If parents want their children to play better, faster, harder then simply let them play!! The cost of the program yields little results in relation to the output of the player. The player develops under sound tutelage and hours of playing the game.

Stop buying into the guilt that if you don’t pay $5,000 for the elite travel team your child won’t be as good as the others, and that allowing your child to sit on a bench of 22 girls and watch the game is better for her development then playing on one of those “low level” teams. And club directors, stop building teams around dollars and build it around players. Make teams where kids can succeed, but most importantly where they can PLAY. We claim to aim for success yet we teach compliance, compliance with watching instead of playing, compliance for playing where others say we NEED to be, and compliance for poor ethics of athletic leaders.

Not every child deserves a trophy for their performance, they all have different skills and learn at a different pace.  As a coach I do agree that playing time should be earned, but I also know that if I only intend to play 7 kids based on their skill level, then I should only take 7 kids on my team. Compulsory playing rules make it hard on other kids who do work hard and also deserve to stay in the game but must be pulled to make time for the 40 kids on the bench. Why must we build a maximum roster full of kids, if only half are competitively ready? Why not give them the opportunity to play elsewhere, stop taking their money to make them watch!!!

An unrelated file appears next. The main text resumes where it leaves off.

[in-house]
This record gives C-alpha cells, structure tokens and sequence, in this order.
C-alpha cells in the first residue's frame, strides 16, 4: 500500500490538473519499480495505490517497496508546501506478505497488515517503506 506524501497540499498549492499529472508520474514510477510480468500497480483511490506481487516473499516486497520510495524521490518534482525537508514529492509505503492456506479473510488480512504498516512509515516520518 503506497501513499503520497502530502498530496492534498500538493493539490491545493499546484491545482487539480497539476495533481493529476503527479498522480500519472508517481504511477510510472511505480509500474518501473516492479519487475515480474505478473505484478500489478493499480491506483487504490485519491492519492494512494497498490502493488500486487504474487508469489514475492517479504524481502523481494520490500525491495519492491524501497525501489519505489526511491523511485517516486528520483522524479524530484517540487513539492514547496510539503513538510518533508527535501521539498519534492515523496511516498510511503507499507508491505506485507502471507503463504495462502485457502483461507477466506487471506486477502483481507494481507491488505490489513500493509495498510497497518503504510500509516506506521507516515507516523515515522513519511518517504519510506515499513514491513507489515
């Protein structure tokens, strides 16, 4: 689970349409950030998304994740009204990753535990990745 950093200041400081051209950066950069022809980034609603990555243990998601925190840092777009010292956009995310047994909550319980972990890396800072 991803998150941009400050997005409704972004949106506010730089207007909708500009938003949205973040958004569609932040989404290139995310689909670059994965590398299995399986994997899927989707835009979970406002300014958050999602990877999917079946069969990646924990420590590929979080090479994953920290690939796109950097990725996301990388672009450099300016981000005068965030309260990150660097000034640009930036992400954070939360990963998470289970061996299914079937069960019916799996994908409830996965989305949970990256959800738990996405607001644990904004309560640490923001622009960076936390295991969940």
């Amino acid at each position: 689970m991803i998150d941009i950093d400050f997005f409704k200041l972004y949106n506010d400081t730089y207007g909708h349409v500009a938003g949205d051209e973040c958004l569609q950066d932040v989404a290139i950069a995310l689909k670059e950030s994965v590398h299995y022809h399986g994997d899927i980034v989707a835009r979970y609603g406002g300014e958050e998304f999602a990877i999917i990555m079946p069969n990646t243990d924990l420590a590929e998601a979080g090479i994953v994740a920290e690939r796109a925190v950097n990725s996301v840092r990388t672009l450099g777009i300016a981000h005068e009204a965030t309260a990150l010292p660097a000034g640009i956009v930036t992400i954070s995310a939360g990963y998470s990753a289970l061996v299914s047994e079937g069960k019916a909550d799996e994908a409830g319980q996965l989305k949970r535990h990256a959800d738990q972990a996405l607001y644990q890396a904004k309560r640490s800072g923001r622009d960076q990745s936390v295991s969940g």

Hallowell, E.M. (2011). Shine: using brain science to the best from your people. Boston, MA.: Harvard Business Review Press.

Ryan, Richard M.; Deci, Edward L. (2000). Self-determination theory and the facilitation of intrinsic motivation, social development, and well-being. American Psychologist, Vol 55(1), Jan 2000, 68-78

By Dr. Brandy Kamm, PhD

Dr. Brandy Kamm, PhD, is a higher education faculty member, doctoral research supervisor and nationally licensed soccer coach.